But when we are truly challenged, we can’t see the blessings.  We act like our ancestors did upon fleeing Egypt.  All we can do is focus on the negative.  Sometimes the negative stuff is so overwhelming, it is hard to focus on anything else.  The bad seems to outweigh the good.  It becomes all-consuming.  This is what happened to me this week.  But, as Shabbat gets closer and I reflect upon this week’s Torah portion and the complaints of our ancestors as they left Egypt, I realize that while the bad stuff has been really heavy this week – the good stuff is there.  
As I give myself time to appreciate the good stuff, I realize that it is beautiful.

I pray that this Shabbat, my family and I can focus on the blessings in our lives and experience the simple joy of being together.  And I pray that each and every single one of you can do exactly the same thing.

For many of us, this has been a terrible week.  But, it has also been pretty amazing.  The fact that I can write these words and you can read them is all the proof we need.

The Moon

This month shall be to you the head of the months; to you it shall be the first of the months of the year. (Exodus 12:2)

As we read the Torah this Shabbat, we read the story of Pesah – the story of our ancestors fleeing Egypt and beginning their long journey to Israel. As the journey begins, a new month begins and Gd explains to Moses that this new month will mark the beginning of a new year – a new beginning for the Israelite people. Tradition teaches us that at the moment Gd told Moses that a new month was beginning, Gd pointed out that the moon was beginning her cycle again. A new moon, explained Gd, was the sign of a new month.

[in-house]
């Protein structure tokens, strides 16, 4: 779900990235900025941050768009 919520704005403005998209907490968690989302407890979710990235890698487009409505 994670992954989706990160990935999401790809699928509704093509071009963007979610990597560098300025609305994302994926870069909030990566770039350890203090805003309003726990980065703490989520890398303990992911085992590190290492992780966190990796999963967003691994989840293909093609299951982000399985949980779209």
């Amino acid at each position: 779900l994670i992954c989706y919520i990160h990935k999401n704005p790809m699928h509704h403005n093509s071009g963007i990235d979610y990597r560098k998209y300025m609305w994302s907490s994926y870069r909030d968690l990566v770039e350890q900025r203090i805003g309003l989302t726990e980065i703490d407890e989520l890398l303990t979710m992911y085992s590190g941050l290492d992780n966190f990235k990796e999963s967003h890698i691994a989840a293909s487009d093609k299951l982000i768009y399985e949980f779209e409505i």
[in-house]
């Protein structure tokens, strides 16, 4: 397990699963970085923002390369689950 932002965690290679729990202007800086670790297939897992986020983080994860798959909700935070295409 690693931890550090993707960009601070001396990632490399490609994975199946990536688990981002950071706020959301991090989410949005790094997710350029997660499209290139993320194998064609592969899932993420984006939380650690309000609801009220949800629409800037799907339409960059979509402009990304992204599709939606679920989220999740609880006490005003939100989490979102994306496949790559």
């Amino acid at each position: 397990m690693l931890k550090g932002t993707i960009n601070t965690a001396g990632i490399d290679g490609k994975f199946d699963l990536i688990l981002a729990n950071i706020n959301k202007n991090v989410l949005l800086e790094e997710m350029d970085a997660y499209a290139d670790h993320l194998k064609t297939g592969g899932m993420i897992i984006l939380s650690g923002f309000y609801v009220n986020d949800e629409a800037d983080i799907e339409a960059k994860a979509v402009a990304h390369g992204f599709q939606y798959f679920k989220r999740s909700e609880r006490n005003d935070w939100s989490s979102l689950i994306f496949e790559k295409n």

We just began a new month in Judaism this week – the month of Shevat. And, in a few days, we will celebrate Tu B’Shevat – the 15th of Shevat – the new year of trees. Just like Moses, we know Shevat began this week because the moon began her cycle again. With good eyesight and clear skies, you should be able to see the new moon in the sky tonight.

The moon is incredibly important in Judaism. It helps determine our months, years, holidays – all of our holy times. Why the moon? Why not the all-powerful sun? Why an object so much smaller than the sun? An object that is forever changing – and sometimes even disappearing from the night sky? An object that does not give off its own light – but rather reflects the light of the sun?

Because, the moon captures the essence of humanity.

We are not all-powerful. We are constantly changing and evolving. There are days when we feel whole and days when we feel like a fragment of ourselves. There are even days when we disappear into the darkness of night. But, if we persevere, we know that we will shine again – our light will only get stronger. And where does our light come from? It comes from the world around us. We can’t live alone. We need others in our lives. We need relationships. We need interaction. These are the things that fill our lives with light. And this is the light that we reflect back into the world – light that makes the world a more beautiful place.

At the beginning of every month, Judaism teaches us to bless the new month saying: And Gd told the moon to renew herself, as a crown of beauty to those He carries from the womb (meaning humanity), for they (we) are likewise to be renewed. Each month our tradition reminds us we get a new beginning – a new beginning to grow stronger and fill the world with incredible light.

This new Jewish month – this new secular year – may it be a time of renewal for all of us. And may we all grow stronger each day, filling the world with the light we receive.